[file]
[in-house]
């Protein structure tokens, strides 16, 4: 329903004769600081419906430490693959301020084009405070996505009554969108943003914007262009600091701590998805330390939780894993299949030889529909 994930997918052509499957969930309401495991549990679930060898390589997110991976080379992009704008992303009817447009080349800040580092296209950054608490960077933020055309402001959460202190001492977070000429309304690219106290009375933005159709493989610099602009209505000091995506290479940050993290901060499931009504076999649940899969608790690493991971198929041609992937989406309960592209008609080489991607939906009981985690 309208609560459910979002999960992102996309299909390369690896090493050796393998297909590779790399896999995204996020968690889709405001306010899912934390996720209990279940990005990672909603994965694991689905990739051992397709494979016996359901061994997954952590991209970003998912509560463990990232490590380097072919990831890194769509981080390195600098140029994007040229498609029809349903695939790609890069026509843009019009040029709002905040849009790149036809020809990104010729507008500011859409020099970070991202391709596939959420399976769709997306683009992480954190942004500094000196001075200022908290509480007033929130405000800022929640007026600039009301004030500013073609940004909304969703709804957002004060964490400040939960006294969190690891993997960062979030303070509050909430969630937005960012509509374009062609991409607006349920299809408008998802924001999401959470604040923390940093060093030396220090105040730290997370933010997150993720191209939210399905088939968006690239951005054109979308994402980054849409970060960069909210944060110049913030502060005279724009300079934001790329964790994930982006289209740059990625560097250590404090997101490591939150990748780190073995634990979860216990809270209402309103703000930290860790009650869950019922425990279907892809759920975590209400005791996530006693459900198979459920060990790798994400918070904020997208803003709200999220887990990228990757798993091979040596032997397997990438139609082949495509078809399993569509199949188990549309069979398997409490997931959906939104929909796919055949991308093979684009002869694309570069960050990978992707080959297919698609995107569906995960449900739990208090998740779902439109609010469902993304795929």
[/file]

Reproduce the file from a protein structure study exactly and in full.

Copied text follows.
[in-house]
């Protein structure tokens, strides 16, 4: 329903004769600081419906430490693959301020084009405070996505009554969108943003914007262009600091701590998805330390939780894993299949030889529909 994930997918052509499957969930309401495991549990679930060898390589997110991976080379992009704008992303009817447009080349800040580092296209950054608490960077933020055309402001959460202190001492977070000429309304690219106290009375933005159709493989610099602009209505000091995506290479940050993290901060499931009504076999649940899969608790690493991971198929041609992937989406309960592209008609080489991607939906009981985690 309208609560459910979002999960992102996309299909390369690896090493050796393998297909590779790399896999995204996020968690889709405001306010899912934390996720209990279940990005990672909603994965694991689905990739051992397709494979016996359901061994997954952590991209970003998912509560463990990232490590380097072919990831890194769509981080390195600098140029994007040229498609029809349903695939790609890069026509843009019009040029709002905040849009790149036809020809990104010729507008500011859409020099970070991202391709596939959420399976769709997306683009992480954190942004500094000196001075200022908290509480007033929130405000800022929640007026600039009301004030500013073609940004909304969703709804957002004060964490400040939960006294969190690891993997960062979030303070509050909430969630937005960012509509374009062609991409607006349920299809408008998802924001999401959470604040923390940093060093030396220090105040730290997370933010997150993720191209939210399905088939968006690239951005054109979308994402980054849409970060960069909210944060110049913030502060005279724009300079934001790329964790994930982006289209740059990625560097250590404090997101490591939150990748780190073995634990979860216990809270209402309103703000930290860790009650869950019922425990279907892809759920975590209400005791996530006693459900198979459920060990790798994400918070904020997208803003709200999220887990990228990757798993091979040596032997397997990438139609082949495509078809399993569509199949188990549309069979398997409490997931959906939104929909796919055949991308093979684009002869694309570069960050990978992707080959297919698609995107569906995960449900739990208090998740779902439109609010469902993304795929």